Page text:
Thanks guys, much appreciated.
Can I be cheeky and ask one more question that’s only tangentially connected to all this, rather than starting another thread?
I have two sets of keyboard software installed on the Gemini; one is the built-in support for the on-board physical keyboard and the other is SwiftKey which I’ve found to offer better compatibility between the hardware keyboard and various emulators including UAE4ARM and Magic DosBox. (Someone in another group suggested this might be because both emulators use Simple Directmedia Layer which does its own non-native hardware polling, but I’m not sure). Long story short: some of the hardware keys, especially Ctrl- or Fn- modified keys, are easier to read or remap if SwiftKey is selected as the input for the hardware keyboard rather than the default Gemini input.
Prior to these recent behavioural changes I’m almost 100% certain that I used to be able to specify SwiftKey as the input layer for Magic DosBox (via General Settings | Input Method) while leaving the Gemini’s own keyboard as the default for the OS and all other apps. This gave the extra compatibility for the emulators, while preventing SwiftKey from getting in the way of other apps.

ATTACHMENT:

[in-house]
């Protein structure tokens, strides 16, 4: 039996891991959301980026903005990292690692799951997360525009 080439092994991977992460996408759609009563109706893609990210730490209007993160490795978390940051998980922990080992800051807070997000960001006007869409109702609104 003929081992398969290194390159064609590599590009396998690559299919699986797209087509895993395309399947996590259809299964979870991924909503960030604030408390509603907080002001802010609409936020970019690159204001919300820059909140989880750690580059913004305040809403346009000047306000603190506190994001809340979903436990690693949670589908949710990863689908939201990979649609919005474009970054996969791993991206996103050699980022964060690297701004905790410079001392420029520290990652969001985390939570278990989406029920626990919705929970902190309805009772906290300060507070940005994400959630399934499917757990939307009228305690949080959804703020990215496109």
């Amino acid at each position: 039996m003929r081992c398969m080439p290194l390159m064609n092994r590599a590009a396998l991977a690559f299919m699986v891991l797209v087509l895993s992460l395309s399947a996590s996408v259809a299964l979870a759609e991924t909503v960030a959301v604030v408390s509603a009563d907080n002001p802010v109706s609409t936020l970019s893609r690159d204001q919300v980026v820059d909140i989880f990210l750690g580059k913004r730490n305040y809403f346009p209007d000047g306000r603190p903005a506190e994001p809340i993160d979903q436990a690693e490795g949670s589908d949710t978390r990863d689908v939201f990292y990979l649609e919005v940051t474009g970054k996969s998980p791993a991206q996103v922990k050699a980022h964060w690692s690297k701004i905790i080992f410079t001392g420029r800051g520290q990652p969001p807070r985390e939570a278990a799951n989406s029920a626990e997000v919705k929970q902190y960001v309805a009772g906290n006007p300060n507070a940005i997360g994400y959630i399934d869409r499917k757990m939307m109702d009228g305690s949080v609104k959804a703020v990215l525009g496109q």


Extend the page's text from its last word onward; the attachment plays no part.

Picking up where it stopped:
This has recently changed, and now whenever I select SwiftKey from within Magic DosBox it changes the default for the whole OS. I have to use the little keyboard icon on the Navigation Bar to switch it off again in other apps, which also switches it off in Magic DosBox.
A quick search for “android keyboard per-app” shows a multitude of third-party apps that seem to offer this functionality, suggesting that it’s never been a natively supported feature of Android. But I’m puzzled because I would have bet good money that it was working independently a few weeks ago.
I’m really hoping it’s another silly switch that I’ve missed, like the one for auto-close, but I suspect this one might be a bit deeper and outside of the scope of Magic DosBox itself. The latest Gemini firmware had a slightly updated keyboard wizard for setting the hardware keyboard’s language following a reboot, so it’s likely other things have also changed under the hood. If I had to take a wild stab at a culprit, I fear it might be this. But since I’ve had better answers in here than I’ve had elsewhere (even if the initial question turned out to be a ridiculous self-own) I figured I’d mention it just in case there’s an Android expert in the room who can offer me an equally face-palmable answer to this one.